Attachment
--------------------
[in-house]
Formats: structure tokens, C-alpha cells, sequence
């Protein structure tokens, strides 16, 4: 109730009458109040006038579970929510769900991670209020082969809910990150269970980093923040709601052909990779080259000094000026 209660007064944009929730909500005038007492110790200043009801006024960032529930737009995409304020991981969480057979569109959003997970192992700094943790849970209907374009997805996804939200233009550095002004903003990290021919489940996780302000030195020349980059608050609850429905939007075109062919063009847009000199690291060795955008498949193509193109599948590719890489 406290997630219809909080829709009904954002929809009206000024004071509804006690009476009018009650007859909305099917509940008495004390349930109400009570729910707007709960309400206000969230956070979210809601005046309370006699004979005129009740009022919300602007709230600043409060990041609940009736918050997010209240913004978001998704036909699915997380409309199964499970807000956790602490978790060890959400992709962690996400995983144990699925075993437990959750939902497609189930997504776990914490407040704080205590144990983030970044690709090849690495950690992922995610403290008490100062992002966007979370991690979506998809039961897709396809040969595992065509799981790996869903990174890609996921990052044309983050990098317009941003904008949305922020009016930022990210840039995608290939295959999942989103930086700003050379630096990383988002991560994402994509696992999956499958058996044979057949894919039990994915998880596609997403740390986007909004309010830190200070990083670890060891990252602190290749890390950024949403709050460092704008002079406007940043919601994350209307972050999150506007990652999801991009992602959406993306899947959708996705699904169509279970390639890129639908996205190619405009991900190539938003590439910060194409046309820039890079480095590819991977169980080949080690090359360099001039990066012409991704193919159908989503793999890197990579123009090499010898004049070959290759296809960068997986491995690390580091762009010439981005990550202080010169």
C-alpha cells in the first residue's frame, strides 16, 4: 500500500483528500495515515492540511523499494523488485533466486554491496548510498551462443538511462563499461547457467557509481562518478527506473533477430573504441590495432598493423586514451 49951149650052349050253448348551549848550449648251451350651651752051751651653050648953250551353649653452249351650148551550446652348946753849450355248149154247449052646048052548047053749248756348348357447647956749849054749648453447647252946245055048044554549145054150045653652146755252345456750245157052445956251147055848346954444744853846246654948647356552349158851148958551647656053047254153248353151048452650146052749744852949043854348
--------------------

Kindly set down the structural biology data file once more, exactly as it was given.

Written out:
[in-house]
Formats: structure tokens, C-alpha cells, sequence
């Protein structure tokens, strides 16, 4: 109730009458109040006038579970929510769900991670209020082969809910990150269970980093923040709601052909990779080259000094000026 209660007064944009929730909500005038007492110790200043009801006024960032529930737009995409304020991981969480057979569109959003997970192992700094943790849970209907374009997805996804939200233009550095002004903003990290021919489940996780302000030195020349980059608050609850429905939007075109062919063009847009000199690291060795955008498949193509193109599948590719890489 406290997630219809909080829709009904954002929809009206000024004071509804006690009476009018009650007859909305099917509940008495004390349930109400009570729910707007709960309400206000969230956070979210809601005046309370006699004979005129009740009022919300602007709230600043409060990041609940009736918050997010209240913004978001998704036909699915997380409309199964499970807000956790602490978790060890959400992709962690996400995983144990699925075993437990959750939902497609189930997504776990914490407040704080205590144990983030970044690709090849690495950690992922995610403290008490100062992002966007979370991690979506998809039961897709396809040969595992065509799981790996869903990174890609996921990052044309983050990098317009941003904008949305922020009016930022990210840039995608290939295959999942989103930086700003050379630096990383988002991560994402994509696992999956499958058996044979057949894919039990994915998880596609997403740390986007909004309010830190200070990083670890060891990252602190290749890390950024949403709050460092704008002079406007940043919601994350209307972050999150506007990652999801991009992602959406993306899947959708996705699904169509279970390639890129639908996205190619405009991900190539938003590439910060194409046309820039890079480095590819991977169980080949080690090359360099001039990066012409991704193919159908989503793999890197990579123009090499010898004049070959290759296809960068997986491995690390580091762009010439981005990550202080010169």
C-alpha cells in the first residue's frame, strides 16, 4: 500500500483528500495515515492540511523499494523488485533466486554491496548510498551462443538511462563499461547457467557509481562518478527506473533477430573504441590495432598493423586514451 49951149650052349050253448348551549848550449648251451350651651752051751651653050648953250551353649653452249351650148551550446652348946753849450355248149154247449052646048052548047053749248756348348357447647956749849054749648453447647252946245055048044554549145054150045653652146755252345456750245157052445956251147055848346954444744853846246654948647356552349158851148958551647656053047254153248353151048452650146052749744852949043854348